Kansas City Fed President Esther George said May 10 the “employment picture is getting better,” with monthly payroll growth averaging about 200,000 “a positive sign.” George, who has dissented this year against FOMC decisions, also said the central bank’s unprecedented stimulus threatens to eventually push up long-term inflation expectations.
While the jobless rate has moved toward the Fed’s goal of 5.2% to 6%, inflation has fallen further from the long-run target of 2%, dropping in March to 1% from a year earlier, the slowest since 2009, according to the Fed’s preferred inflation gauge.
The world’s largest economy expanded at a 2.5% annualized rate in the first quarter, the Commerce Department said last month. The gain followed a 0.4% fourth-quarter advance, the slowest since the first quarter of 2011. The economy will grow 2% this year, according to the average of 81 estimates in a May 3-8 Bloomberg survey of economists.
Rising home prices are boosting consumer confidence and helping prop up spending. The S&P/Case-Shiller index of property values in 20 cities rose 9.3% in February from a year earlier for the biggest surge since May 2006.
Growth continues even as government budget cuts restrain the expansion. The $85 billion in across-the-board spending cuts known as sequestration commenced on March 1 and will probably cut U.S. gross domestic product by 0.6 percentage point this year, according to a Congressional Budget Office estimate. The Pentagon will impose furloughs starting July 8 on as many as 680,000 civilian employees.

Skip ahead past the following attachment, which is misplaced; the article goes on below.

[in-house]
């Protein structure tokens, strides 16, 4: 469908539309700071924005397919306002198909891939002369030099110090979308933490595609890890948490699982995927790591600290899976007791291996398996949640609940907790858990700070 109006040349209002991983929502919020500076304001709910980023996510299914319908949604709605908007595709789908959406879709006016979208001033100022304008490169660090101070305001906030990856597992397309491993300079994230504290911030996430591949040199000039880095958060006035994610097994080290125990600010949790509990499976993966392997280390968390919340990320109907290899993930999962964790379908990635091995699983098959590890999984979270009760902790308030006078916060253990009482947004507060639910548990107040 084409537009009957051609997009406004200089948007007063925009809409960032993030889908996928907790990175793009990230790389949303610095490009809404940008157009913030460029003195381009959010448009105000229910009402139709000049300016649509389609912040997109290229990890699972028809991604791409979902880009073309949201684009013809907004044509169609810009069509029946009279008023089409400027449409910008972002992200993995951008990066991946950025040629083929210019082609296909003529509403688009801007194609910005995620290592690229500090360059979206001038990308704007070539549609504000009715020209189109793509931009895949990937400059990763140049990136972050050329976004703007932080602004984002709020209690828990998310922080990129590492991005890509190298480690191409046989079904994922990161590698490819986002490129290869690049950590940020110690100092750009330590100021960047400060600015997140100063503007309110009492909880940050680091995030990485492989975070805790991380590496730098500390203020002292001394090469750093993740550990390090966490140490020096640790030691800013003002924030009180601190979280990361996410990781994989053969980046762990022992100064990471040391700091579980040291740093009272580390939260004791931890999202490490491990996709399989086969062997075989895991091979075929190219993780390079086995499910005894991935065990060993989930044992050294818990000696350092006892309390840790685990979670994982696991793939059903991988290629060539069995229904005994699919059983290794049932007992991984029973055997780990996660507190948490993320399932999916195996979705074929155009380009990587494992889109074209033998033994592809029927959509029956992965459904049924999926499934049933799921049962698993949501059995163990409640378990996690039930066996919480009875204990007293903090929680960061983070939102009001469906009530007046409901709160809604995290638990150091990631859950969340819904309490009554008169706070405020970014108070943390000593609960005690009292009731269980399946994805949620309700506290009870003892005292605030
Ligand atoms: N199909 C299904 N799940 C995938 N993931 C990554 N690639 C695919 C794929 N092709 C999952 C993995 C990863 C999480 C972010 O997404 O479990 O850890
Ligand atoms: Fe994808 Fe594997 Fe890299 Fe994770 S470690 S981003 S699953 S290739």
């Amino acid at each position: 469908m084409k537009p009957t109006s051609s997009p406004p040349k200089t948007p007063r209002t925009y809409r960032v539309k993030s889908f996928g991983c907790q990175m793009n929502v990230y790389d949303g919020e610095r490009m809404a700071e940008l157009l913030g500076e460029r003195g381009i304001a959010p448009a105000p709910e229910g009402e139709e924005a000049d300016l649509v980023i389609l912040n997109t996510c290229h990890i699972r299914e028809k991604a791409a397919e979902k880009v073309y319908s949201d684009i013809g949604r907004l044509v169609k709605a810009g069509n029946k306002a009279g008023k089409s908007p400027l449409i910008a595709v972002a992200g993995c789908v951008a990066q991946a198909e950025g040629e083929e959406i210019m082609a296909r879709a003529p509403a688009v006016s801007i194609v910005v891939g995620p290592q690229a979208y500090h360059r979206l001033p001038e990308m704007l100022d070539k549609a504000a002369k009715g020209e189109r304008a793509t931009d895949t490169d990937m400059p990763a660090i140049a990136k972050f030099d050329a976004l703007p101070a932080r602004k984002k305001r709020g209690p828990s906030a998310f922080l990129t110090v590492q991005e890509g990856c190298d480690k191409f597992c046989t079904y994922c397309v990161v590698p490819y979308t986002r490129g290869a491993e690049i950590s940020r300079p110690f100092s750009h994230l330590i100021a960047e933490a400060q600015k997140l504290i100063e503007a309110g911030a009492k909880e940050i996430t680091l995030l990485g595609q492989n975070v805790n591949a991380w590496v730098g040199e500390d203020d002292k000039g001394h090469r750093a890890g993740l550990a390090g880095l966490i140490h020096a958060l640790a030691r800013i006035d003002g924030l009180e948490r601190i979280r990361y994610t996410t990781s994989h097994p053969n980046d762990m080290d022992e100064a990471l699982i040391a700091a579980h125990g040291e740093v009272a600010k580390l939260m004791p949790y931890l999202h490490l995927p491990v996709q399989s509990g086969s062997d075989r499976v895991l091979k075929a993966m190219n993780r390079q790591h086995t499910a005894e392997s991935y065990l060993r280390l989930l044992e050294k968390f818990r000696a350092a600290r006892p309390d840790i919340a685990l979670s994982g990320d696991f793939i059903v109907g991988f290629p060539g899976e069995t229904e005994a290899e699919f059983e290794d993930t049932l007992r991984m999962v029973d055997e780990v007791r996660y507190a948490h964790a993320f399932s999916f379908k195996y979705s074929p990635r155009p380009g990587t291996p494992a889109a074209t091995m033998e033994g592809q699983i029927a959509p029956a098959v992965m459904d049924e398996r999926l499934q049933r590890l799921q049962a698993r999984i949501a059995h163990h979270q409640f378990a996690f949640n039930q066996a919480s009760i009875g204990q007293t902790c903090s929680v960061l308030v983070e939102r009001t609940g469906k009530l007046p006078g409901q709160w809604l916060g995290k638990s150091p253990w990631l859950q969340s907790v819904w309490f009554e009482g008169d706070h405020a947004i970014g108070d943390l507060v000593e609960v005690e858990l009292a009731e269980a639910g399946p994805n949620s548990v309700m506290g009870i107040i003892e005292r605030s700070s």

Government outlays have declined in 10 of the past 11 quarters, while defense spending dropped at an 11.5% annualized pace in the first quarter following a 22.1% plunge in the last three months of 2012. That was the biggest back-to-back decline on average since 1954, when the military demobilized after the Korean War.
Kroger Co., the largest U.S. grocery-store chain, expects the economy to improve gradually as consumers remain reluctant to increase their spending amid an uncertain job market.
“It’s still an environment where the economy is going to improve very slowly over time,” Mike Schlotman, the Cincinnati- based grocer’s chief financial officer, said in an April 30 investor conference. “If you look beneath unemployment figures, you have those people who have left the workforce entirely or they’ve just stopped looking. And you have people who have taken a job or they’re underemployed.”
A Labor Department gauge of unemployment that includes marginally attached workers -- those available for work who haven’t searched in a year -- as well as those forced to work part-time because of the sluggish economy, was 13.9% last month, near the same level as December 2008, during the longest and deepest economic contraction since the Great Depression of the 1930s.